will all CRM instances be online is the future?
Why haven’t I worked on more CRM online projects?
I was contemplating the questions above reading the white paper about creating solutions for CRM online
Microsoft Dynamics CRM Online patterns & principles for solution builders
It’s a white paper highlighting the limitations of CRM online and how Solutions architects will need create solutions to work with the strengths of CRM online and work around the weaknesses.
Is CRM Online the future of Microsoft Dynamics CRM?
Microsoft would like to think CRM projects are all heading online, Microsoft is spending lots of money creating data centres , bringing their top software offerings to the cloud(Exchange, Sharepoint, Dynamics CRM, Azure, Office, etc etc etc). Making it easy for all the software to work together on-line (e.g. removing barriers)
Microsoft acquired online products to extend Microsoft Dynamics CRM
- Social Engagement
- MDM – Marketing
From a cost point of view (looking at it holistically), it seems sensible use massive data centres which are maintained and look after, rather than individual companies having to host servers, hire skilled people to maintain them.
Hosk experience of CRM online
So far I have only been involved in small/simple projects successfully working with CRM online.
The majority of projects I have worked on and have known about have been with CRM On premise. I wonder if I have worked on complex CRM projects because I am a CRM developer, it’s perhaps more likely the projects I work on will involve complex customizations and with the previous versions of Microsoft Dynamics were better suited to CRM on premise.
I have heard of projects moving from CRM online back to CRM on Premise but no projects moving from CRM On premise to CRM online.
CRM online is growing?
Microsoft Dynamics CRM online is growing in popularity. I say it but I couldn’t find much information to back that up
Good Momentum For Microsoft Dynamics CRM Reported At Their Fall Analyst Event
The Dynamics product is doing well. The numbers speak for themselves: 12% revenue growth in FY13; Dynamics AX and CRM growing by double digits worldwide and 30% in the Americas and Asia; and CRM Online growing by 80% in FY13, with two out of every three new customers opting for cloud. Microsoft Dynamics has 359,000 customers and 5 million users, while Microsoft Dynamics CRM has 40,000 customers and 3.5 million users.
The post is a few years old but I’m going to going to assume Microsoft Dynamics CRM online is growing. I will assume Microsoft will actively continue to grow the Microsoft CRM online offering, which will result in more CRM online projects for CRM Developers to work on.
It’s easy to envisage a future where companies pay for virtual cloud servers and services instead of paying for skilled IT guys to look after their own servers.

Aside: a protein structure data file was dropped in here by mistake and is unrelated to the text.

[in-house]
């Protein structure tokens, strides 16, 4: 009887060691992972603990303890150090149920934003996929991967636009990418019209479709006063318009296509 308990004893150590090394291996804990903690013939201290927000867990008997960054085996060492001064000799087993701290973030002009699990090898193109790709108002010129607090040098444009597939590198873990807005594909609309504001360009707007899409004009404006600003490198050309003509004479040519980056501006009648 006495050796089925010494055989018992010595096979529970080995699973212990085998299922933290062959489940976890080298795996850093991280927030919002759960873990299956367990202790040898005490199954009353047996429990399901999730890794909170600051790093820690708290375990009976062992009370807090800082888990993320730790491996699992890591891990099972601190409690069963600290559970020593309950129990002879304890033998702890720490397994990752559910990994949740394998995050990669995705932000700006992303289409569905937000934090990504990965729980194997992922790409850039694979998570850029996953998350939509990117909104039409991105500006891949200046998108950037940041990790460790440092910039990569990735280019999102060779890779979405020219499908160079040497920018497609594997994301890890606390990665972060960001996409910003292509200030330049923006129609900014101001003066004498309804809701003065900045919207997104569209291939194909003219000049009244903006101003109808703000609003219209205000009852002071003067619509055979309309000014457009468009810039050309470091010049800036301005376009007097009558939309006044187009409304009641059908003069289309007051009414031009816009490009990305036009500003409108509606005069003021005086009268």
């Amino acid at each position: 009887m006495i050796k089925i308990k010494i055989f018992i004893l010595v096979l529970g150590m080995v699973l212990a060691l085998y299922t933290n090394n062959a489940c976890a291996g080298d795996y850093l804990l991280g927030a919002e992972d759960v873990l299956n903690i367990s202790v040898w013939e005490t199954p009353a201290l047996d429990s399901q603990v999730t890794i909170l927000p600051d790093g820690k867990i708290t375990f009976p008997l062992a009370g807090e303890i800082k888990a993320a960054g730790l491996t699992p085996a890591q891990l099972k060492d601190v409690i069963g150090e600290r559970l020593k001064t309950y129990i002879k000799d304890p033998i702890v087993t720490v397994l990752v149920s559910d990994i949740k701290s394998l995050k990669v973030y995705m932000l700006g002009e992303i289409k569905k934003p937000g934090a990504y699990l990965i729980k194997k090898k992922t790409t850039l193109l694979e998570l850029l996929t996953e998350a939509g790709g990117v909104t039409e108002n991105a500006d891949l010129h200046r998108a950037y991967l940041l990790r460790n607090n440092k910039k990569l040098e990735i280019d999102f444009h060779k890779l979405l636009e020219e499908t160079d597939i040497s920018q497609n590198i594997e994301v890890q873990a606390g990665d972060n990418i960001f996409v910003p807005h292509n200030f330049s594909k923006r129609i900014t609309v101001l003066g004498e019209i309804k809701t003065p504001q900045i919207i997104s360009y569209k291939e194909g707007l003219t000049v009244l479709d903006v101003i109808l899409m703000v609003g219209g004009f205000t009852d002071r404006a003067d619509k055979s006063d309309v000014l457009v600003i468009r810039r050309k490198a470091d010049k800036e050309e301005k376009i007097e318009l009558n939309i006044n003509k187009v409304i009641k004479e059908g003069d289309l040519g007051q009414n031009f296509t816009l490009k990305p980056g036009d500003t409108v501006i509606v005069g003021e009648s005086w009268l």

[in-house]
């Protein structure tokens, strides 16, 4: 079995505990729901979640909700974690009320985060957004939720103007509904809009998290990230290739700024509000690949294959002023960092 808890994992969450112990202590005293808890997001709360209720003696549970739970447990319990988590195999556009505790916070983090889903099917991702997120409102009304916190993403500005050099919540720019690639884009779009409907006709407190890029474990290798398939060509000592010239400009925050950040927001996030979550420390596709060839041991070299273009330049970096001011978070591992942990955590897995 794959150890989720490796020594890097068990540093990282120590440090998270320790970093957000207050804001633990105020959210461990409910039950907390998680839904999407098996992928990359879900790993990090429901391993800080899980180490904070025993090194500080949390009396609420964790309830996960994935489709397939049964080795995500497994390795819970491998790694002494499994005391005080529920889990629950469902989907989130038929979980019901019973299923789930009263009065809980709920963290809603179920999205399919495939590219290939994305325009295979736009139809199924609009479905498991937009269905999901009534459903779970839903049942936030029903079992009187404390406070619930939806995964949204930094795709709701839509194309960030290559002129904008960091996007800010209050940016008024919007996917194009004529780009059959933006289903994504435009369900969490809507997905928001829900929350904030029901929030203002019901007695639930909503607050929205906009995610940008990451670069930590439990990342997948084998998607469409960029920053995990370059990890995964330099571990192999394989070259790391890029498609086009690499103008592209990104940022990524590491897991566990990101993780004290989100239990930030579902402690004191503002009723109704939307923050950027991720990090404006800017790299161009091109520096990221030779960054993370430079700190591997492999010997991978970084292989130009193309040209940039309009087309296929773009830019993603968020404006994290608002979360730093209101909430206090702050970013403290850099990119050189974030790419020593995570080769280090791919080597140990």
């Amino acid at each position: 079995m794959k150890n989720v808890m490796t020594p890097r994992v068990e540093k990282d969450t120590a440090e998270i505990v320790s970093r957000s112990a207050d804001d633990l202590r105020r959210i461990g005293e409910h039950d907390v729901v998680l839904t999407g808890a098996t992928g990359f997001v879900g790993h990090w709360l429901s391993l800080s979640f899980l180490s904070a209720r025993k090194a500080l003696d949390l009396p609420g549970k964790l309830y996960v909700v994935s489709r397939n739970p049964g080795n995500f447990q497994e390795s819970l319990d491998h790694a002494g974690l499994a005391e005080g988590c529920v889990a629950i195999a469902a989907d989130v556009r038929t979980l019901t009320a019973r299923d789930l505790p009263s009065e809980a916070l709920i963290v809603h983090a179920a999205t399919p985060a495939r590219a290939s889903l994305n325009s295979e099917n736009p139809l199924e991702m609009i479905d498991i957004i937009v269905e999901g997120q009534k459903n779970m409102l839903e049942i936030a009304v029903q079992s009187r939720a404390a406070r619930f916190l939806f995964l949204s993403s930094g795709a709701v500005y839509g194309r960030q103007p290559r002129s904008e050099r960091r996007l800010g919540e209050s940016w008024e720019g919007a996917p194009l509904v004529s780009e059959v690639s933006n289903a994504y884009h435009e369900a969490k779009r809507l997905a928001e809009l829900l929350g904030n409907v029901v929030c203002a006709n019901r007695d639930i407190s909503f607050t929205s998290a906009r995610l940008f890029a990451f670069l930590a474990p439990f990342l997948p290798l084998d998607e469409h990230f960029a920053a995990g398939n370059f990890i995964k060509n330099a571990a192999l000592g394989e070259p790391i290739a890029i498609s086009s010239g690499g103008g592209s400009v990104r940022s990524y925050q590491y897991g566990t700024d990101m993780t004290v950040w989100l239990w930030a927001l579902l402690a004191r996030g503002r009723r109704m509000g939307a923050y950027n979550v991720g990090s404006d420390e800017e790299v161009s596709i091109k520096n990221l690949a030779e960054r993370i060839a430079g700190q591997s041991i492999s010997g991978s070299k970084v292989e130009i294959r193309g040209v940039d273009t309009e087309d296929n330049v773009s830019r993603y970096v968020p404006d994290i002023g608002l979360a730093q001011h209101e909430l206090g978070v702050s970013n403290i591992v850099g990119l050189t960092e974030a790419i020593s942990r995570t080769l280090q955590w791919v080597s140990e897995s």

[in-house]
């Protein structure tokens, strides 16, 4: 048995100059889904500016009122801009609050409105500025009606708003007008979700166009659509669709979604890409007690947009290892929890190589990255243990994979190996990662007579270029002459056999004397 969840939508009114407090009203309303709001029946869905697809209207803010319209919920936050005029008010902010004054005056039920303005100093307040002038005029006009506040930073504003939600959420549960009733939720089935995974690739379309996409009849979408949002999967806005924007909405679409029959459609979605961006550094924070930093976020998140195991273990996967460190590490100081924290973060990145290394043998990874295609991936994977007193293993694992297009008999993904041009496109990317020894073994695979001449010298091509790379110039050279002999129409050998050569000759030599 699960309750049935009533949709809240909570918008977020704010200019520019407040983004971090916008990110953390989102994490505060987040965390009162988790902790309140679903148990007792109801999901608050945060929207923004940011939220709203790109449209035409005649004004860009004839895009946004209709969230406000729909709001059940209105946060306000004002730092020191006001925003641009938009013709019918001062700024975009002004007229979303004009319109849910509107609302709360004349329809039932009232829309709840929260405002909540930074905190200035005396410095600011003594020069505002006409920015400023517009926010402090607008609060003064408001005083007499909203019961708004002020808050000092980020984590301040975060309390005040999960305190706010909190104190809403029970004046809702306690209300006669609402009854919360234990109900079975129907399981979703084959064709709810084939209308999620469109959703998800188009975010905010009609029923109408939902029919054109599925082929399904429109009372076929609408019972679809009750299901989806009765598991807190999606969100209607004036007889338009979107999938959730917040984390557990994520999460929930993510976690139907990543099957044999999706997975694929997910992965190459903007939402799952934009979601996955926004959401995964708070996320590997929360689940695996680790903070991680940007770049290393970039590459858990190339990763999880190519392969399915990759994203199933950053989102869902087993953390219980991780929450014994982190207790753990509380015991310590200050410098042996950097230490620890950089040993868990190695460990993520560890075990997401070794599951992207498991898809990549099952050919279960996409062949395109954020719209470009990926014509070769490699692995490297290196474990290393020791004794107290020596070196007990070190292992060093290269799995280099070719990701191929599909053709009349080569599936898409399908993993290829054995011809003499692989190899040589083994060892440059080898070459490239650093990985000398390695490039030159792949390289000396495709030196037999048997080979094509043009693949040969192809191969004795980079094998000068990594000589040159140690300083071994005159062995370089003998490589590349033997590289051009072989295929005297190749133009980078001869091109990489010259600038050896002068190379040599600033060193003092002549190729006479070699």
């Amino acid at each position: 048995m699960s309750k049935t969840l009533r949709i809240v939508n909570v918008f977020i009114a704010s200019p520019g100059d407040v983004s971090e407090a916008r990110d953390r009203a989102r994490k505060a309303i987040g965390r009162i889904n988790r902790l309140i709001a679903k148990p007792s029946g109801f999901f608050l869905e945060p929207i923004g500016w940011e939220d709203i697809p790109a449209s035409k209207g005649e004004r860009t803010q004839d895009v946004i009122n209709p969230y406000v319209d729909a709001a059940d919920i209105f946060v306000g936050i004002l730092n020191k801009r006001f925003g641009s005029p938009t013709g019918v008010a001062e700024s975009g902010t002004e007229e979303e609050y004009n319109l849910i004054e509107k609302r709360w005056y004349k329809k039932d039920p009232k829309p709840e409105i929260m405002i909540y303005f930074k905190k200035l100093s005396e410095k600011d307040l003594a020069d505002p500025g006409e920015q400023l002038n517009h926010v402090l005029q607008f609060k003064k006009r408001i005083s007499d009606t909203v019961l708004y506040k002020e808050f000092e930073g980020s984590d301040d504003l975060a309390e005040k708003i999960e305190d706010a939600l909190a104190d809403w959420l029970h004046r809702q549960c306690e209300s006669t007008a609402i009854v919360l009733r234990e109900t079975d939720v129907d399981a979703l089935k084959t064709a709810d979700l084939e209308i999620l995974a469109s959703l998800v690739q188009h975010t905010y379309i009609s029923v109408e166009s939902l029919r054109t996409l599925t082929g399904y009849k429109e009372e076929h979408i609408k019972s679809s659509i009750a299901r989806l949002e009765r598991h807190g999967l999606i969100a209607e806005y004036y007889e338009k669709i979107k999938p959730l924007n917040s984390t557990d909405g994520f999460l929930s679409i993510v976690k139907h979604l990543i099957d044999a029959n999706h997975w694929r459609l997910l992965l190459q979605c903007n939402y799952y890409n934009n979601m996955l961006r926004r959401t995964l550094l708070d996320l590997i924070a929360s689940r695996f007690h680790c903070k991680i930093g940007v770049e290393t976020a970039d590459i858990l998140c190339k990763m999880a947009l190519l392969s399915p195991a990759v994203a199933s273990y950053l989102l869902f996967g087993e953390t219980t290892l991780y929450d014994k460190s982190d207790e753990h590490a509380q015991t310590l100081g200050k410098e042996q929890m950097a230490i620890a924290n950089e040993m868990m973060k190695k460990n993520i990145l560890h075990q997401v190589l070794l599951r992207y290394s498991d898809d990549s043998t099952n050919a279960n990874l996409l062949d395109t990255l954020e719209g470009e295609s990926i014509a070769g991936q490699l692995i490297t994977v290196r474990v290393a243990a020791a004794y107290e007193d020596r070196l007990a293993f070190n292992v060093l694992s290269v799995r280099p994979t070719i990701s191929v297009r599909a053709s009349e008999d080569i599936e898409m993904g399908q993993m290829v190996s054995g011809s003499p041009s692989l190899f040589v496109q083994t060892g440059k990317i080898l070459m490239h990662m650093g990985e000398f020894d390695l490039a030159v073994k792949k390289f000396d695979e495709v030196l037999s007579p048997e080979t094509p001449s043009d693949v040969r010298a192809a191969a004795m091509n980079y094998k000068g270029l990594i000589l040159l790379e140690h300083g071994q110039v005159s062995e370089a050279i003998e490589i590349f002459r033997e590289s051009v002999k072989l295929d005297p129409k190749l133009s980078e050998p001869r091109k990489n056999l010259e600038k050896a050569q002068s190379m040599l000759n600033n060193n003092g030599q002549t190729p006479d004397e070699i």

At the moment my personal view is big CRM projects and complex CRM projects are not a good fit for CRM online.
Limitations of CRM online
Below are some of the limitation of CRM online
A lot of CRM projects I have worked on have involved SQL indexing. I understand indexes are not automatically added because when indexes need to be added it has to be in a specific area which needs a performance improvement.
How does indexing work with CRM online? how do you find out where the SQL server is running slowly?
The white paper says you can get Microsoft engineers to look at indexes through a support request but I wonder how this works and how effective it is?
Increasing performance – How?
CRM on premise infrastructure is designed to allow more resources to be added in a modular way. e.g. if you need more performance in the SQL server, you can add more SQL servers. If you need better performance on the CRM front end, you add more CRM front end servers.
How does this get managed on line?
Some companies don’t want to their data in the cloud no matter how secure Microsoft says it’s is.
Sandboxed plugins can’t access any 3rd party dll’s, which can be quite limiting
Custom ASP.NET pages
Custom ASP.NET pages can’t be done in CRM online, so no iFrames showing custom pages.
Reports are FetchXML
CRM online reports can only be written in FetchXML because CRM developers have no direct access to the CRM database.
Size of database
Online database charge by the gigabyte. CRM databases can grow pretty quickly but how do you shrink POA table if gets to big.
The emphasis will be on CRM support engineers to reduce the POA table size but the Microsoft as a company do not benefit from this (because they charge by the GB), so there is conflicting goals.
Reading the document has made me aware of techniques to move data out of the CRM database into services like SharePoint (or similar) but database management could be a full time job. The alternative of course is there will be so much space available in the future where database size is not an issue.
The current relationship between megabytes and gigabytes could be the same relationship between gigabytes and terabytes in the future and the talk about database size seem silly.
if Microsoft keep investing in the Online infrastructure and products and more companies use CRM online then I will inevitably get increased exposure to CRM online.
I view CRM Online similar to CRM mobile in the fact it’s the direction the industry is moving but currently this seems to be a slow process and I expect the majority of CRM project to be CRM on premise.
I’m not sure why Microsoft are delaying service updates to CRM on premise? It’s going to make CRM developers and resellers life increasingly complex and frustrating, delayed enhancements don’t seem appearing enough to change peoples suitability or desire for CRM version.
In my experience big or complex CRM projects are more suited to On Premise solutions and it would be extremely difficult to do these projects online with CRM onlines current limitations.